Color and Trim Factory

20 Dec High Definition 3D Printing Design

high definition 3D printing automotive trim design

Neri Oxman, an architect, designer and professor at MIT in Boston, has created with the Mediated Matter Group and 3D printing company Stratasys a series of death masks called Vespers, using ultra-high definition 3D printing. Reviving this ancient ritual object traditionally made using wax or plaster with state-of-the-art technology, Oxman speculates on how wearable accessories might help to transform us at the end of our lives. This new body of work is the culmination of a project that recently included a mask created for Björk.

Throughout history, technologies express the spirit of their age in design, and are embodied within the archetypes they create. Some archetypes—such as automobiles, airplanes, garments, prosthetic devices, and building skins—have evolved to improve the relationship between object, body, and environment. Others have become relics. The subject of Vespers, the next embodiment of the death mask, is a relic. The objects of Vespers are artifacts, which unite information architectures, manufacturing practices, and—at times—biological augmentation, to grow rather than assemble. Vespers’ death masks, however, are not intended to memorialize the dead. They are designed to reveal cultural heritage and speculate about the perpetuation of life, both culturally and biologically. By pushing the boundaries of cusp technologies—such as high-resolution material modeling, multi-material 3D printing, and synthetic biology—they express the death mask’s deeper meanings and possible future utility, thus bringing it back to life.

The custom of the death mask in the ancient world was believed to strengthen the spirit of the deceased and guard their soul from evil on the way to the afterworld. In this view, death is a conduit to a form of rebirth. The mythical notion that the soul can be guided from a state of death to a new state of life inspired the design of Vespers.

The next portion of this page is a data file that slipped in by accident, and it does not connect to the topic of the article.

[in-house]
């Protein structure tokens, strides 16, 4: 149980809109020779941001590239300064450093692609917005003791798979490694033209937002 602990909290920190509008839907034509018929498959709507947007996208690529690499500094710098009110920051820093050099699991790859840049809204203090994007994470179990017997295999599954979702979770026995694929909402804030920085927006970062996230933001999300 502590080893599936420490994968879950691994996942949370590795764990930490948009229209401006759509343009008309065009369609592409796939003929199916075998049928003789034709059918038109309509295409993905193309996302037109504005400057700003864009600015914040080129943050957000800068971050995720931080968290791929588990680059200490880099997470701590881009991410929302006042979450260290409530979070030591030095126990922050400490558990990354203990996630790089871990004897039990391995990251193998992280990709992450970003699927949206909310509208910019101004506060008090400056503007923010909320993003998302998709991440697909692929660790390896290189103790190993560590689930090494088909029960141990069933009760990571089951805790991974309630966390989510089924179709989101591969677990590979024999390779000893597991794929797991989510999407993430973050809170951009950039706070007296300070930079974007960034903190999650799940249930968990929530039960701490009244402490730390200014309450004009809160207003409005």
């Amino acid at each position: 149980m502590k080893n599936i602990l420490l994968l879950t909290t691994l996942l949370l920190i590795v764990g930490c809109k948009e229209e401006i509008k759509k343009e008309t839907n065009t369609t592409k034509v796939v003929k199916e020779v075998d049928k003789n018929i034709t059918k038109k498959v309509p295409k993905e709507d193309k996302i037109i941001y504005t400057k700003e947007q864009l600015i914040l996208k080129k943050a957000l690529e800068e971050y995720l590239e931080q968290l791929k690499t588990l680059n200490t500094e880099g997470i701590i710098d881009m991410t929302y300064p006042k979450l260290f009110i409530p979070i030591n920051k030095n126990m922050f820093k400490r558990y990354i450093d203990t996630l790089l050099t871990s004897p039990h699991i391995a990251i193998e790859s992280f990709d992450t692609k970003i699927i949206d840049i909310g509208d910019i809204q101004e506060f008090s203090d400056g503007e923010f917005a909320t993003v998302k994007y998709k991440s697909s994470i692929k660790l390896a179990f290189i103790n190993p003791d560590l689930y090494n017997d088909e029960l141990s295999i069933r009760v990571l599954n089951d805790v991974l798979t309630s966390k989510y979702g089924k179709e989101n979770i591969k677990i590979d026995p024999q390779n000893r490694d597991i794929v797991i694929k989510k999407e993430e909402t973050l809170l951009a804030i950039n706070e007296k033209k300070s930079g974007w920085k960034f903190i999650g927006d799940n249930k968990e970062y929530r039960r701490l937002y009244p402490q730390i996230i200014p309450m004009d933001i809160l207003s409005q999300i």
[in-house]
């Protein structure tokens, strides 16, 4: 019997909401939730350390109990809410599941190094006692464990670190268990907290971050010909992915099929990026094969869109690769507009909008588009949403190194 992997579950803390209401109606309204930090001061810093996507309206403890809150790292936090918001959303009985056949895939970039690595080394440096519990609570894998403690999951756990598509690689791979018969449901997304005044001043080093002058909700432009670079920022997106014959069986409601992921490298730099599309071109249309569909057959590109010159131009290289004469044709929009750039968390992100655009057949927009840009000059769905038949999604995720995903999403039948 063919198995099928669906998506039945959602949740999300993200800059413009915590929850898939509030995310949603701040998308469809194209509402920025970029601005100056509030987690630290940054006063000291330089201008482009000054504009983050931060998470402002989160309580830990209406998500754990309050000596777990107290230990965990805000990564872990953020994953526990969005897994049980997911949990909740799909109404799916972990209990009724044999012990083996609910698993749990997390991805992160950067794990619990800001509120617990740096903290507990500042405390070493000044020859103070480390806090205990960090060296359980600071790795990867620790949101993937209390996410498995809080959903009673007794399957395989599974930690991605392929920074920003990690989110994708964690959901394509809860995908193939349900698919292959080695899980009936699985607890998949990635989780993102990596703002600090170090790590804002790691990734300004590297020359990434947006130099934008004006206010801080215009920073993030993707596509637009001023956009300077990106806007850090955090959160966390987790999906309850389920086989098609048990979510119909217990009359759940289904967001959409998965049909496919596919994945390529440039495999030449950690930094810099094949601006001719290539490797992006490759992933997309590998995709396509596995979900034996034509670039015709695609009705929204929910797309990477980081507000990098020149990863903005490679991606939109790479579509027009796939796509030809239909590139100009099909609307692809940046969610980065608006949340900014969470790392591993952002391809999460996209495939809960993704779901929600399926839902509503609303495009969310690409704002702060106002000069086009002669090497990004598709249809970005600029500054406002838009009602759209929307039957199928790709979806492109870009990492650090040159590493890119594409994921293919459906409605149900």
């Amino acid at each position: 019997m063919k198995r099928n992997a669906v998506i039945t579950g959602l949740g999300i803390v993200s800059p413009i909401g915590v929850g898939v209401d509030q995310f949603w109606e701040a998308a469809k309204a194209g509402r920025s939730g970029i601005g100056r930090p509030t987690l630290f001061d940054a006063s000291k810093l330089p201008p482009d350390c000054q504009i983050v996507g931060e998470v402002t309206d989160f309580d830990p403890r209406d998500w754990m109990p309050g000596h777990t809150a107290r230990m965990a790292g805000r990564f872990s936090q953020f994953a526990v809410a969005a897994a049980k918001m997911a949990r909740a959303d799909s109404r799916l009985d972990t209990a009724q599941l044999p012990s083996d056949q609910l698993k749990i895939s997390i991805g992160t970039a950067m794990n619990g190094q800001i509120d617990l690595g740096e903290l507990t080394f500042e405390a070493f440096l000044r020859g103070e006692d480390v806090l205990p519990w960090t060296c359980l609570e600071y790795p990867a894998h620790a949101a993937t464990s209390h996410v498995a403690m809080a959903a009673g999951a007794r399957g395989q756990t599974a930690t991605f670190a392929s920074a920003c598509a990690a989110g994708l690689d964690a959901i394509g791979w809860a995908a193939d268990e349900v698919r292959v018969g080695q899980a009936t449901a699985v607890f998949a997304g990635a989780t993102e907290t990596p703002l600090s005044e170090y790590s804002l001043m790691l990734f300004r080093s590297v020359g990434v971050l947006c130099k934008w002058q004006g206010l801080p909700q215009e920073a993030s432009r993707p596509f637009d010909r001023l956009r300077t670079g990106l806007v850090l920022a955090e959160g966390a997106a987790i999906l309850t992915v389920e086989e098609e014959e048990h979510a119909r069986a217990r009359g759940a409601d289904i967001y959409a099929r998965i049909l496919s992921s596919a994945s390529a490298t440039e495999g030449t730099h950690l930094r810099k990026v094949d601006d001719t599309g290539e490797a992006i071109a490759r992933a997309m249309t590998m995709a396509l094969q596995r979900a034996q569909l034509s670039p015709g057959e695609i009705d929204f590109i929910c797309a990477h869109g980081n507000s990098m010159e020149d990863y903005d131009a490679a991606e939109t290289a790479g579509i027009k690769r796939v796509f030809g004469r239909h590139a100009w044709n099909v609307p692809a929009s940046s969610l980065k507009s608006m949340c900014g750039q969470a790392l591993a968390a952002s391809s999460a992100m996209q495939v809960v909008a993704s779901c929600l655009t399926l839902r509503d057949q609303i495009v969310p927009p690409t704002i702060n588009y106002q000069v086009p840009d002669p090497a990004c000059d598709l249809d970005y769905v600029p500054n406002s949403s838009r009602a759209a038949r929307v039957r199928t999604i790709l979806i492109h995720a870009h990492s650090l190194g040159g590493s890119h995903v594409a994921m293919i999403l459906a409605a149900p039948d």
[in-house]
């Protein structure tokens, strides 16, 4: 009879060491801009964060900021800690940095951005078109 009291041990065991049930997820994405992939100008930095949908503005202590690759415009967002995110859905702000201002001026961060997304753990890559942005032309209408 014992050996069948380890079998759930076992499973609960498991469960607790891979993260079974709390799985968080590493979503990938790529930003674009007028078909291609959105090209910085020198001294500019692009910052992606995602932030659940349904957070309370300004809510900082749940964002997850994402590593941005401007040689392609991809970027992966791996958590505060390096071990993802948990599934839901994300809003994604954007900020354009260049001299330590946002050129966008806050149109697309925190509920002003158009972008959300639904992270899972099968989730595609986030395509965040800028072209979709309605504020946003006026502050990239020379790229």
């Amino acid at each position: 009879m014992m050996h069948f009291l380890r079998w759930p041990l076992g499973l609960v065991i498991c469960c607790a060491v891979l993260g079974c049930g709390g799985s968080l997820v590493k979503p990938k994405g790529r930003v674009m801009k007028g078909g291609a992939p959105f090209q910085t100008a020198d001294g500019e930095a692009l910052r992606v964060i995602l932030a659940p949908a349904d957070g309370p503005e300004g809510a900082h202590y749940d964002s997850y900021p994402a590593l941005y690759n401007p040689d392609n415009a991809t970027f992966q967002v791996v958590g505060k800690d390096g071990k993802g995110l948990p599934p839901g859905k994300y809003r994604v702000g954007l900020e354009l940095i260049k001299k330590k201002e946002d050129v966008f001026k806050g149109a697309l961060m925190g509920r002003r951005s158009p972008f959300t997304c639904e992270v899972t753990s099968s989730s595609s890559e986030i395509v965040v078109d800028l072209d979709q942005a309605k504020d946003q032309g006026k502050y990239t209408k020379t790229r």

The Vespers collection comprises three series, each with five masks, that are related through time. Here, we unveil the second series. Modelled after Lazarus, this series—the present—explores the transition between life and death, illustrating the progression of the death mask from a symbolic cultural relic—as represented in the first series, past—to a functional biological interface—as revealed in the third series, future. It moves beyond the exterior surface and into the interior volume of the mask, employing a contemporaneous interpretation of the soul’s journey.

Using spatial mapping algorithms, the culturally coded surface colorations and truncated geometries in the first series are transformed into colored, internal strands within transparent, smoothly curved volumes in the second. The second series elucidates embryonic forms through complex internal geometries as it prepares to support the re-engineered life of the third series. In this series, it is the interplay of light that reveals the internal structures. Like spirits (from Latin spiritus, meaning “breath”), these structures reference the distribution of the martyr’s last breath.

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